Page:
By Katie Wike, contributing writer
According to a recent study, using an HIE can reduce the number of redundant imaging tests patients undergo.
“Medical imaging, which is expensive, is frequently repeated for the same patient within a relatively short period of time due to lack of access to previous images,” explain the authors of a recently published article in the American Journal of Managed Care. This led researchers to examine if the use of HIEs affected the imaging tests performed.
“Previous studies estimate that between 9 percent and 40 percent of all medical images are repeated, regardless of the reason for the repeat imaging,” wrote the study’s authors. “Knowing the frequency and timing of repeat imaging could inform the design of interventions to reduce repeat imaging and inform expectations of their effects.”
According to Health Data Management, the researchers found the use of health information exchanges does, in fact, reduce the number of redundant imaging tests performed on a patient. Researchers studied the Rochester Regional Health Information Organization, which is an HIE that collects patients’ health records from multiple providers and insurers in western New York.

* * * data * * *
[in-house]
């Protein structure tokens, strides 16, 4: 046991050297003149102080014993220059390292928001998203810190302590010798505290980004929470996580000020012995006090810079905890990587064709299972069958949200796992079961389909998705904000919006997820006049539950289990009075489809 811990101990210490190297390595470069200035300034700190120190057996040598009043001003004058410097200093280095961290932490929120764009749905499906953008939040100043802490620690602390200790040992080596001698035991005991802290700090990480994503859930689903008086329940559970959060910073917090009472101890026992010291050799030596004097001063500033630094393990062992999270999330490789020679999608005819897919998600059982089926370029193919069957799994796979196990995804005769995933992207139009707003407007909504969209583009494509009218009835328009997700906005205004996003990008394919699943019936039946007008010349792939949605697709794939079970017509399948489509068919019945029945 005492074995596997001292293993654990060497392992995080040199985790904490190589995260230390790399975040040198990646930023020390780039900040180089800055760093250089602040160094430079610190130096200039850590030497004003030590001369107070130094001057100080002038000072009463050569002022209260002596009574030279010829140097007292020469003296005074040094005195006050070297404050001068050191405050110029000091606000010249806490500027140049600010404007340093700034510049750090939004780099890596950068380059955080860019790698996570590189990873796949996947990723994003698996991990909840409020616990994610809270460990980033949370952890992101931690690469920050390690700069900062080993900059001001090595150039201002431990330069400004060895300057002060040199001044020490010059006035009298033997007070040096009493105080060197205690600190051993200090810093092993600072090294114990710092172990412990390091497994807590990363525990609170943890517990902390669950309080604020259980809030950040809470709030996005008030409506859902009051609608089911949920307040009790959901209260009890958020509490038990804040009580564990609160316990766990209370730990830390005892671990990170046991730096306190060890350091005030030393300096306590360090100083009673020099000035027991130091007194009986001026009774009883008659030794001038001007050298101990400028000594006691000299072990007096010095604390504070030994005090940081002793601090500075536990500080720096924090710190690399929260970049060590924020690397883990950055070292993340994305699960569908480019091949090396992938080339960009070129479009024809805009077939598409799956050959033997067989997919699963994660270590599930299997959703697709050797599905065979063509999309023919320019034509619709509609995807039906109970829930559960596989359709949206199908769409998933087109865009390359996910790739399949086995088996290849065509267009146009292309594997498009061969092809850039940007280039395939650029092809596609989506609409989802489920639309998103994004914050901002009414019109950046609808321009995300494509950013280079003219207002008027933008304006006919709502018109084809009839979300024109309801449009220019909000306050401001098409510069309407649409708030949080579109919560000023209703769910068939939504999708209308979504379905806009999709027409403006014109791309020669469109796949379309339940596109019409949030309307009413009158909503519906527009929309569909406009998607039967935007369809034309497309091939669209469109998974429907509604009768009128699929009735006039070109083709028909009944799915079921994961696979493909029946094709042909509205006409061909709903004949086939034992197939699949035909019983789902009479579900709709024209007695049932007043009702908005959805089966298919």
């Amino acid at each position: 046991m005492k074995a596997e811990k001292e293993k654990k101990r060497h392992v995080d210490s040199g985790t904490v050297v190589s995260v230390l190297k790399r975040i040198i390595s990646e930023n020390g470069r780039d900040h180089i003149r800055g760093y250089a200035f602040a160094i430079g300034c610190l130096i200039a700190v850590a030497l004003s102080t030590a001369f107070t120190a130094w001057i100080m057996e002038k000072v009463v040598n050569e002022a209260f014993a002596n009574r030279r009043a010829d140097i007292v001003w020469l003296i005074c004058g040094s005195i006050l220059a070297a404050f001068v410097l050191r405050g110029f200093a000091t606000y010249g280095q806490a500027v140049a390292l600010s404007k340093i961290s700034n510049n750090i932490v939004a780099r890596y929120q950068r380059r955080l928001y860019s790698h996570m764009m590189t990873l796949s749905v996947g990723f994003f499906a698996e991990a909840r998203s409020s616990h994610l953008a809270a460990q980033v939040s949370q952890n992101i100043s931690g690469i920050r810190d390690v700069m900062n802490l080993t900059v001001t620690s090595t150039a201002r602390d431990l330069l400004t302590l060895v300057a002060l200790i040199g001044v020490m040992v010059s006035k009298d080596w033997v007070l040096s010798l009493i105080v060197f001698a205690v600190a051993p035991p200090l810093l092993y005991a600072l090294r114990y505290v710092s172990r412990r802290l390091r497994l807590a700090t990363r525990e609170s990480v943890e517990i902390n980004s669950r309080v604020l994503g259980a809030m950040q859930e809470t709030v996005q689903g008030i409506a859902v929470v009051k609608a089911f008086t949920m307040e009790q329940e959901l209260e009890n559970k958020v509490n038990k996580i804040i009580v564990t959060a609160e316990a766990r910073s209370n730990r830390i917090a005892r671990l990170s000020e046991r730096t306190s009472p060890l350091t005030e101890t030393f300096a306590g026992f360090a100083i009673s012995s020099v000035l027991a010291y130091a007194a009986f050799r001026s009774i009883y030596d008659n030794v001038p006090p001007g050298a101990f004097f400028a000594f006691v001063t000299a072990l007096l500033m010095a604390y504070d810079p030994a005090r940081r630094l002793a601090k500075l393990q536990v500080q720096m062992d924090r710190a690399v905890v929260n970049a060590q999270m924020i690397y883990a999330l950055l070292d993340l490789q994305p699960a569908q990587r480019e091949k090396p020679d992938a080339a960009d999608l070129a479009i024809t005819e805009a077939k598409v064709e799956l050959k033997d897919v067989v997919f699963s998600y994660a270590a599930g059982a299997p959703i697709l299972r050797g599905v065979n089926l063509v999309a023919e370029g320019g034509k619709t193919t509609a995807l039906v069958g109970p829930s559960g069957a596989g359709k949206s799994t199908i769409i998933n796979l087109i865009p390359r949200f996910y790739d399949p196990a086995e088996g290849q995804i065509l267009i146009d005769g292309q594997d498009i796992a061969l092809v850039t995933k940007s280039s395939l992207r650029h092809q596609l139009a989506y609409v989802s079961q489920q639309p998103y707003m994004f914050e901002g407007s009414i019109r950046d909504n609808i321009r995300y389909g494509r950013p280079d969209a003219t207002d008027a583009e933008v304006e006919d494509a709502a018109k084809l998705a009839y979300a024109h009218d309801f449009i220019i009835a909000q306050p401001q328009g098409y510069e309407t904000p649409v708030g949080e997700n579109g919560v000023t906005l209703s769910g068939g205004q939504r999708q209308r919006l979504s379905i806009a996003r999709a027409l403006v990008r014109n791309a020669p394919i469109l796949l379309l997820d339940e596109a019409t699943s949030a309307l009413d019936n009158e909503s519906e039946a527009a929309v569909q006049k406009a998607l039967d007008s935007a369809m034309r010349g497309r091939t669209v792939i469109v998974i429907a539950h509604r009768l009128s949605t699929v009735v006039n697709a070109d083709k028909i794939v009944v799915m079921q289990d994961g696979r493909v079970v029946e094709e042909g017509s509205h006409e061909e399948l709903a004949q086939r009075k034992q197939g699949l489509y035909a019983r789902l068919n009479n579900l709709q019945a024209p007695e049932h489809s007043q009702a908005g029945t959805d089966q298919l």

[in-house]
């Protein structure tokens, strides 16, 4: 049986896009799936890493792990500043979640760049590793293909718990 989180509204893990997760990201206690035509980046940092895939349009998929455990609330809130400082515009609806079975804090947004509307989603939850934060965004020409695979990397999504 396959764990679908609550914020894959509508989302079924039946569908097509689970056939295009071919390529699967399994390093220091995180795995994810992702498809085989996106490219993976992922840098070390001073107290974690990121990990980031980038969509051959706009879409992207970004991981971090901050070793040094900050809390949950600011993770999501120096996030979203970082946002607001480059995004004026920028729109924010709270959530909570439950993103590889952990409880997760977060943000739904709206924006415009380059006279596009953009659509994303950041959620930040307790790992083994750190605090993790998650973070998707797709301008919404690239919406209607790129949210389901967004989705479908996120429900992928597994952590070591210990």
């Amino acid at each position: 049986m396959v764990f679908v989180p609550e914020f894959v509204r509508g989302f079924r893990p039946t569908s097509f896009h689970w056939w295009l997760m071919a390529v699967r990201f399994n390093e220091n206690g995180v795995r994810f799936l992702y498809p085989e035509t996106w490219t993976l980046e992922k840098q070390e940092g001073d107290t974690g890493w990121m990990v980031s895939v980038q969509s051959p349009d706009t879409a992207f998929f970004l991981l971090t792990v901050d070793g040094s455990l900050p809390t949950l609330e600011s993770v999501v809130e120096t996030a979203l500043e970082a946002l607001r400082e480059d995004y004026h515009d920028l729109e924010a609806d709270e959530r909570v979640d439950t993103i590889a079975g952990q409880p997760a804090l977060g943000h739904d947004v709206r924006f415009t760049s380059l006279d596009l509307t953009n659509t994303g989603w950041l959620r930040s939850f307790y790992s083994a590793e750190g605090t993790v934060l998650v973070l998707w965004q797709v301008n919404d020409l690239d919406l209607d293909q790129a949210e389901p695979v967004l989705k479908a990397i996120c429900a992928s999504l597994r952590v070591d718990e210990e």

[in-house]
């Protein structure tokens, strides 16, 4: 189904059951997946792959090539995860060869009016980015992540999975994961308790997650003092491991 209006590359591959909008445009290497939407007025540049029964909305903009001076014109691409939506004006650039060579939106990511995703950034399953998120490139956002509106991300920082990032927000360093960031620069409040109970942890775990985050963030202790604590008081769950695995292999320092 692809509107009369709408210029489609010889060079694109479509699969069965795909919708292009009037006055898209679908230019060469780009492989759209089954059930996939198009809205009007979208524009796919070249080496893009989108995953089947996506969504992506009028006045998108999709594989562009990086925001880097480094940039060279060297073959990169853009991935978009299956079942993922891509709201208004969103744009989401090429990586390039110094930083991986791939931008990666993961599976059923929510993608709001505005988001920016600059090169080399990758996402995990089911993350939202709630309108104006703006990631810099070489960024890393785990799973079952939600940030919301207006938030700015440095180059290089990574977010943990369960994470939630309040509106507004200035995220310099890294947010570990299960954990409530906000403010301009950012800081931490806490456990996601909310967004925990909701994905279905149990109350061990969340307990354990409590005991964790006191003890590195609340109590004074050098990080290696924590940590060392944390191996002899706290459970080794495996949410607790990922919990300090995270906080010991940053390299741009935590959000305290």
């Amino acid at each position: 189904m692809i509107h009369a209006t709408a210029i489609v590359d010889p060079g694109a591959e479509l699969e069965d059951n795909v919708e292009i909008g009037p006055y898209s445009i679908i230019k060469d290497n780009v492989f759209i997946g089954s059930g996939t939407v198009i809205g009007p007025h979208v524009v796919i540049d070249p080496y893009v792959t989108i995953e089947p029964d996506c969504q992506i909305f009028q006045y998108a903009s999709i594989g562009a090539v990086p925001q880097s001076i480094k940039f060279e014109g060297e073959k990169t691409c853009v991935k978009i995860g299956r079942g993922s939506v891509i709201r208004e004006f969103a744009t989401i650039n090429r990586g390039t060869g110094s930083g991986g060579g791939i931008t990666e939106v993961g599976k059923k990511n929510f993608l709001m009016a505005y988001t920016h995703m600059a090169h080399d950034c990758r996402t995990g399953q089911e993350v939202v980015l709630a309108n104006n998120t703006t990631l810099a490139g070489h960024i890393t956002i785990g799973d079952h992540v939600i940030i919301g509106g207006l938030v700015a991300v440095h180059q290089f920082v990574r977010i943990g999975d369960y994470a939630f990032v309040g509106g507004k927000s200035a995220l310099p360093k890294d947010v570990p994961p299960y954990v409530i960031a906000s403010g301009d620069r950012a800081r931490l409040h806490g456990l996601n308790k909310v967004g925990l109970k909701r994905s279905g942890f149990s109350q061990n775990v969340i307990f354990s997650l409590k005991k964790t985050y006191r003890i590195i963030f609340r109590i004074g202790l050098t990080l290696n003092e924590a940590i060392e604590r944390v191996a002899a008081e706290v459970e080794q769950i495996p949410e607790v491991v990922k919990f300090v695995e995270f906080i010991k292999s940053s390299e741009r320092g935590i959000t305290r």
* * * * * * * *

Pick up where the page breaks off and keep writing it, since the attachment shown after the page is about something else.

They discovered that over a 90-day period, redundant tests were cut by 25 percent. This means that providers using the HIE were less likely to perform the same test as their peers, resulting from the fact that HIE allows providers electronic access to their patients’ clinical information, including images, even if they were collected by providers in other healthcare organizations.
“Medical imaging has been an important diagnostic tool for decades, but unnecessary or repeat exams are costly and could potentially delay access for patients who truly need the tests,” said Joshua Vest, assistant professor of healthcare policy and research at Weill Cornell and the lead author of the study. “Our research shows that timely sharing of patients' medical records may result in fewer repeated imaging tests. Instant access to this information gives providers a better, more complete picture of a patient's health status.”